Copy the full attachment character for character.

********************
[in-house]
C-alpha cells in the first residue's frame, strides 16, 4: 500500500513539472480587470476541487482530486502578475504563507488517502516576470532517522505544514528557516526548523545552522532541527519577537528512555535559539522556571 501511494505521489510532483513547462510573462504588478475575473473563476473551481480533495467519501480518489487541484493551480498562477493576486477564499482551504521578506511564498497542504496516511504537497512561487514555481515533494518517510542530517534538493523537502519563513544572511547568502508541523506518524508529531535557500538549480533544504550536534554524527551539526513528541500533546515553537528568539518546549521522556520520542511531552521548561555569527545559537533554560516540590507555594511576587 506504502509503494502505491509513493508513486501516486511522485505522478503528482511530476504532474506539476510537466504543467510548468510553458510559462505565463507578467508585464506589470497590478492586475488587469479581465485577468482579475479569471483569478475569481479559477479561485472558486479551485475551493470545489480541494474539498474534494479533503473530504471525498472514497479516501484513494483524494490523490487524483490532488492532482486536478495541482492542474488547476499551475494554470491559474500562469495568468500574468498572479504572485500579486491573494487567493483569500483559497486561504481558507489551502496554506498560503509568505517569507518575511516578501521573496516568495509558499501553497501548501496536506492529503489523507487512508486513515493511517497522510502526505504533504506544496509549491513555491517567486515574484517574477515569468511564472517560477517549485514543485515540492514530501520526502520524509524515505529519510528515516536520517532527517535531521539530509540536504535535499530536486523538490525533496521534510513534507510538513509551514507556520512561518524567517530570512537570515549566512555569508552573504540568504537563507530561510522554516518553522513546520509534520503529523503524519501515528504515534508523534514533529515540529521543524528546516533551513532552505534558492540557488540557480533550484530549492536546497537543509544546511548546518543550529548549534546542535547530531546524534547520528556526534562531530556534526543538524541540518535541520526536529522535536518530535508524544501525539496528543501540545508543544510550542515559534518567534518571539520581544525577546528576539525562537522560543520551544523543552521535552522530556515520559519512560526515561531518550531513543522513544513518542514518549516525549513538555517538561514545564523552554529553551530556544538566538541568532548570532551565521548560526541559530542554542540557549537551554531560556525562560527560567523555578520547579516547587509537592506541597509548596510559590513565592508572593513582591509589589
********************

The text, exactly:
[in-house]
C-alpha cells in the first residue's frame, strides 16, 4: 500500500513539472480587470476541487482530486502578475504563507488517502516576470532517522505544514528557516526548523545552522532541527519577537528512555535559539522556571 501511494505521489510532483513547462510573462504588478475575473473563476473551481480533495467519501480518489487541484493551480498562477493576486477564499482551504521578506511564498497542504496516511504537497512561487514555481515533494518517510542530517534538493523537502519563513544572511547568502508541523506518524508529531535557500538549480533544504550536534554524527551539526513528541500533546515553537528568539518546549521522556520520542511531552521548561555569527545559537533554560516540590507555594511576587 506504502509503494502505491509513493508513486501516486511522485505522478503528482511530476504532474506539476510537466504543467510548468510553458510559462505565463507578467508585464506589470497590478492586475488587469479581465485577468482579475479569471483569478475569481479559477479561485472558486479551485475551493470545489480541494474539498474534494479533503473530504471525498472514497479516501484513494483524494490523490487524483490532488492532482486536478495541482492542474488547476499551475494554470491559474500562469495568468500574468498572479504572485500579486491573494487567493483569500483559497486561504481558507489551502496554506498560503509568505517569507518575511516578501521573496516568495509558499501553497501548501496536506492529503489523507487512508486513515493511517497522510502526505504533504506544496509549491513555491517567486515574484517574477515569468511564472517560477517549485514543485515540492514530501520526502520524509524515505529519510528515516536520517532527517535531521539530509540536504535535499530536486523538490525533496521534510513534507510538513509551514507556520512561518524567517530570512537570515549566512555569508552573504540568504537563507530561510522554516518553522513546520509534520503529523503524519501515528504515534508523534514533529515540529521543524528546516533551513532552505534558492540557488540557480533550484530549492536546497537543509544546511548546518543550529548549534546542535547530531546524534547520528556526534562531530556534526543538524541540518535541520526536529522535536518530535508524544501525539496528543501540545508543544510550542515559534518567534518571539520581544525577546528576539525562537522560543520551544523543552521535552522530556515520559519512560526515561531518550531513543522513544513518542514518549516525549513538555517538561514545564523552554529553551530556544538566538541568532548570532551565521548560526541559530542554542540557549537551554531560556525562560527560567523555578520547579516547587509537592506541597509548596510559590513565592508572593513582591509589589